Hating on the hump is easy, getting to the bottom of Apple's new battery case takes a full review.
The Smart Battery Case for iPhone 6s and iPhone 6 has generated an incredible amount of internet noise. Much of it has been reactionary and superficial. The "hump" on the back has grabbed so much attention it's overshadowed everything else about the accessory, good and bad. Part of that is Apple's fault for not doing a proper keynote or product video introduction for the Smart Battery Case, which is different enough in design goals to have really needed it. Either way, it's terrible for potential customers. It cheats them out of what they need to know to make an informed decision.Let's fix that now.
Smart Battery Case Video Review
Give us under three minutes and we'll give you everything you need to know.
Smart Battery Case hump
Because the Smart Battery Case is essentially Apple's silicone case for iPhone with a power pack embedded in the back, it looks like it has a "hump" or "bump". An iPod on top of the iPhone. Yoda on Luke's back. Whatever you want to call it, it's there and it's impossible to ignore.
Objectively the design is fine. It's symmetrical, impeccably moulded, and enables significant functionality. Subjectively, it's awkward-looking. There's an unabashed minimalism to it that's not ugly per se, because it's not lopsided or ostentatious, but that's severely lacking in the elegant curves and lines we've come to expect from Apple.
And that's made for some fascinating reactions.
Apple is routinely criticized for putting form ahead of function. In this case, though, putting function ahead of form has resulted in some of the loudest bouts of criticism in recent history.
The "hump" is the result of hard choices made during the design process. By not running the battery all the way along the back, and by not using rigid material to cover it, Apple can hide a hinge beneath the silicone. That hinge lets the top part of the case bend backwards so you can slide your iPhone in and then slip the case back over it.
It provides an alternative to the two-piece cases that require you to remove the top or back in order to put them on. They're typically fussier and more difficult to put on, and the extra parts are susceptible to damage or loss. So, even though the Smart Battery Case is less pleasing to the eye, the resulting one-piece design is a huge win.
Likewise the reception. With other cases, the material can sometimes cause cellular signal to drop. Manufacturers have done a lot to mitigate that over the years, but in areas that already have bad reception, it can still be a problem.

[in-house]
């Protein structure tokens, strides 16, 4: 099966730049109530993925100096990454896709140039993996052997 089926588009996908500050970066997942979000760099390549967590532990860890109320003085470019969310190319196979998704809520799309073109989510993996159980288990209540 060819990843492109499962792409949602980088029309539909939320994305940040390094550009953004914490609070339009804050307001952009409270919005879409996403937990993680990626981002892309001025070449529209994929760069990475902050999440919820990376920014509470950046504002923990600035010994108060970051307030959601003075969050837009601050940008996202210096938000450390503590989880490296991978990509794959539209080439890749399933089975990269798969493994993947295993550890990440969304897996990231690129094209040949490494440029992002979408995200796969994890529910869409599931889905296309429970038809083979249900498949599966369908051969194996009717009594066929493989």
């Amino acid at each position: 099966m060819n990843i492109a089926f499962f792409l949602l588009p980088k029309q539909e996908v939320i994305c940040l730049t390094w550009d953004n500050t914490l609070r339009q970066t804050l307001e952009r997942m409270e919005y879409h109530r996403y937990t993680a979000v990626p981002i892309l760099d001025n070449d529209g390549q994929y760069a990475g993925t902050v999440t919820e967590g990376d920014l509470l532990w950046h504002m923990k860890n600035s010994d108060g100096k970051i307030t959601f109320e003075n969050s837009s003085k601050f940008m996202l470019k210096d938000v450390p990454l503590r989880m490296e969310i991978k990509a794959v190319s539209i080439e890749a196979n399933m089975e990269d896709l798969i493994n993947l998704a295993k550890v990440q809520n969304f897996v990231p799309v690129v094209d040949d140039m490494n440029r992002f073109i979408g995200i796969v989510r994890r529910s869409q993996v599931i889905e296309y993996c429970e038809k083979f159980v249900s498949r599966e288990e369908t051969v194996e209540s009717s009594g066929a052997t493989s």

Because of the Smart Battery Case's design, the antenna bands are essentially covered only by thin silicone portion of the case. Moreover, Apple has added coupled passive antennas to further maintain signal. As a result, even in areas where I typically have poor coverage, I haven't noticed any bars dropping. So, the Smart Battery Case may look awkward but the signal retention is another huge win.
The lack of bulk around the sides is also great when you hold it. Because there's no padding to "round it out", it feels especially slim. For me, my index finger naturally falls right above the hump and the rest of it evaporates into my palm. That's considerably better than the slight stretching I feel when I hold other, more voluminous cases. Likewise, it's svelte enough that it slips into pockets without feeling bulky. So, not easy on the eyes but easy pretty much everywhere else.
The hinge, the antennas, the lack of bulk—none of these would be possible if Apple had gone with a more traditional design. None of that functionality would be there absent this form.
For some it won't matter. The hump will be a deal-breaker. They'll never be able to un-see it so they'll never buy it. For others, it'll be a non-issue. They'll frown at the hump once, then pick it up and seldom if ever think about it again. (They may even find it bulldog-pretty.)
Back before the iPhone I had a Palm Treo. I bought and used an extended battery for it, one that came with an even more prominent, less pocketable hump. Over the years, HTC and other manufacturers have come out with similar designs as well. So, it's something I've been familiar with for a long time. I never loved the look, but it was also never been a problem for me.
The Smart Battery Case for iPhone 6s and iPhone 6 is the same deal, only with better, smarter functionality. I still don't love the look, but I can't argue with what it enables.
Smart Battery Case Finish